Op-Ed Commentary: Chris Devonshire-Ellis
Dec. 14 – The recent riots in Dhaka and Chittagong Port in Bangladesh over salary levels may have implications for potential Chinese labor unrest as well.
The riots, which involved some 4,000 workers in factories in the Chittagong Export Processing Zone alone, left three people dead, 250 injured and hundreds of factory outlets damaged. The main area of activity was focused in the textile industry, Bangladesh’s biggest single export earner worth about US$12 billion. Demonstrations turned nasty over the implementation of the new increase in minimum salary levels. Salaries were supposed to rise from an average of US$23 per month to US$43 on December 1, however some processing problems caused the first week’s payments, due December 7, to be at the old levels.
The problem has not just been about companies being tardy with increasing the minimum wage. Of greater concern is that in doing so, workers on minimum wage levels found themselves being paid at the increased new minimum wage levels that previously only workers with long experience had been able to attain. That caused problems with the long-term workforce, who hadn’t seen any salary increase come into effect but who were now being paid at the same rate as new hires. Much of the rioting was caused not by the lack of implementation, but by the unhappiness of long term workers being paid the same amount as new ones. The violence quickly spread.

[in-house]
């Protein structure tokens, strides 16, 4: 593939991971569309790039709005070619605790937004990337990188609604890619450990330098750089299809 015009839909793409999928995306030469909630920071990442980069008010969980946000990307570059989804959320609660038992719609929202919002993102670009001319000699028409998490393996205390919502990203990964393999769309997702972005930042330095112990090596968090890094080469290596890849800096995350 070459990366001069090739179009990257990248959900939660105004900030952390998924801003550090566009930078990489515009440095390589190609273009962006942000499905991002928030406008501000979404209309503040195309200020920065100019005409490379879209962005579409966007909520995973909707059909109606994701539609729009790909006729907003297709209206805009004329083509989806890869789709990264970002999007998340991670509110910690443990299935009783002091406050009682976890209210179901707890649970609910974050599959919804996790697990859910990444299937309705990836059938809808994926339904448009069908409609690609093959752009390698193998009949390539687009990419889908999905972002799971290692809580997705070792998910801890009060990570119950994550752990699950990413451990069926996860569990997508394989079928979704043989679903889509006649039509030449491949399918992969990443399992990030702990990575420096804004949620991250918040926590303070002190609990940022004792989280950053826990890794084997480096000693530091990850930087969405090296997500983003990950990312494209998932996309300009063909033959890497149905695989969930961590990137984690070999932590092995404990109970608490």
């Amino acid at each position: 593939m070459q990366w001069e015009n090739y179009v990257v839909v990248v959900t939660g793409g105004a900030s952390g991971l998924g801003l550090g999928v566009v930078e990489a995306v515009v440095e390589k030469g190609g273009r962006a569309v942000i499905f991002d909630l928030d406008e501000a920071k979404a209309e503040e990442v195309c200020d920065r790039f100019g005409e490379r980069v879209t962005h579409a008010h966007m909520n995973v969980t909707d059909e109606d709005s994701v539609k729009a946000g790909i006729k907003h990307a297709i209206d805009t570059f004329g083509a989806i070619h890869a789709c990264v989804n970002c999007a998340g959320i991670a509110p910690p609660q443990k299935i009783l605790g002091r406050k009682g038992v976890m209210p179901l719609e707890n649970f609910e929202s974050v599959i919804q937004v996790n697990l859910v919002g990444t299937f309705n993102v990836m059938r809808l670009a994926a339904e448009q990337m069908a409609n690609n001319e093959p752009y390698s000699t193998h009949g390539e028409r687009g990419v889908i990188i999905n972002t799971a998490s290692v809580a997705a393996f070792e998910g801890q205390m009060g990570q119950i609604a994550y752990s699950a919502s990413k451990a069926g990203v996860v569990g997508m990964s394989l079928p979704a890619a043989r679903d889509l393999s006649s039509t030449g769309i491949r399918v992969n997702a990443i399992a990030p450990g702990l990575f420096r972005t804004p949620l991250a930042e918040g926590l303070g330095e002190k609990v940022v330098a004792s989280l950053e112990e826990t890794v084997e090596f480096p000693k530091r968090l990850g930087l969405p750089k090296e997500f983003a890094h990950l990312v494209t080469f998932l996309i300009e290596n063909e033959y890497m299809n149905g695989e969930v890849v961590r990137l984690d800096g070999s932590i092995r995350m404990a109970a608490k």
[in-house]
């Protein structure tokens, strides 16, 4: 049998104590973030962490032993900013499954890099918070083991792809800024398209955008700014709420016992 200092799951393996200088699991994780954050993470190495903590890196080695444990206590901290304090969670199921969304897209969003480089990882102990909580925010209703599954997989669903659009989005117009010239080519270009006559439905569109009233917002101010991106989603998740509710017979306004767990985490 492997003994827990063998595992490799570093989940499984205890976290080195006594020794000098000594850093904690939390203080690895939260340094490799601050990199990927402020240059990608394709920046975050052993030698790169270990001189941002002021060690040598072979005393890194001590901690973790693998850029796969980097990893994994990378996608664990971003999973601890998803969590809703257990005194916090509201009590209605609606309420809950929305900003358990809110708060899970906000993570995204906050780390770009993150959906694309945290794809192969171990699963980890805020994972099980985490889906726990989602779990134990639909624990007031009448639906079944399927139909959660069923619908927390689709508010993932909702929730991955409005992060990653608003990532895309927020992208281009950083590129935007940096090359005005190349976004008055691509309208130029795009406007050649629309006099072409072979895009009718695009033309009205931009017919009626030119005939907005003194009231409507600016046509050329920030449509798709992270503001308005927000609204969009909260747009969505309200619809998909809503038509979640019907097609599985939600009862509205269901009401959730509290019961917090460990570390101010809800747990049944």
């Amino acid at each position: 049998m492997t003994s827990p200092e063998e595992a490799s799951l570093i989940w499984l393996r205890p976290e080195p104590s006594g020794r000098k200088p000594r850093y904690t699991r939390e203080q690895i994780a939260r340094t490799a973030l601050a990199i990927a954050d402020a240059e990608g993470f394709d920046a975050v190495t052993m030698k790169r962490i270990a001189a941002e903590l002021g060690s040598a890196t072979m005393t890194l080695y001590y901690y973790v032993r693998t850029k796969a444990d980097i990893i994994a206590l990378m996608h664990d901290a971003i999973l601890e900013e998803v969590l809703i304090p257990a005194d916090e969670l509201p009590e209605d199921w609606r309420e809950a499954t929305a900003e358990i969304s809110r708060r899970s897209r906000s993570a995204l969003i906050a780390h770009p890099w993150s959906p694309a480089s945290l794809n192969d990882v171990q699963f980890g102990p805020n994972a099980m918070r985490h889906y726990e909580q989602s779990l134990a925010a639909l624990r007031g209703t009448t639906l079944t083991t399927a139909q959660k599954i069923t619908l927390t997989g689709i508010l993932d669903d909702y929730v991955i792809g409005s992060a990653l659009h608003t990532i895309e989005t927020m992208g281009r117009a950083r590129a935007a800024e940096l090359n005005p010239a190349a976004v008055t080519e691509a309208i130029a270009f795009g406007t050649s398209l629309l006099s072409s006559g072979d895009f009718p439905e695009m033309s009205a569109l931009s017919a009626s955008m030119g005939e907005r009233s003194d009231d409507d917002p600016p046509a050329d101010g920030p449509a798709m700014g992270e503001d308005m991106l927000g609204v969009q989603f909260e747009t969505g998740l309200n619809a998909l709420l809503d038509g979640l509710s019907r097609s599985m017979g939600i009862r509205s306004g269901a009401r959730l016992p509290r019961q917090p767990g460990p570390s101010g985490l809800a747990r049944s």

The matter has implications for Chinese labor, as China is set to introduce a series of 20 percent annual increments across the board, each year from 2011 to 2015 to effectively double the amount of minimum wage in China within the next five years. If that upsets workers in the same manner as it has in Bangladesh, then manufacturers may face labor unrest from workers who have found their previously higher salary – awarded as a result of length of service – now pegged back to the same level as new hires requiring training.
China HR managers need to take a careful look at the implications of raising the minimum wage in China, and ensuring that staff not currently on this level, but a step or two above, are not impacted adversely by seeing their lower skilled counterparts suddenly be awarded 20 percent increases in salary. The spark of dissent exists within minimum wage increases – as Bangladesh factory owners have just learned to their cost.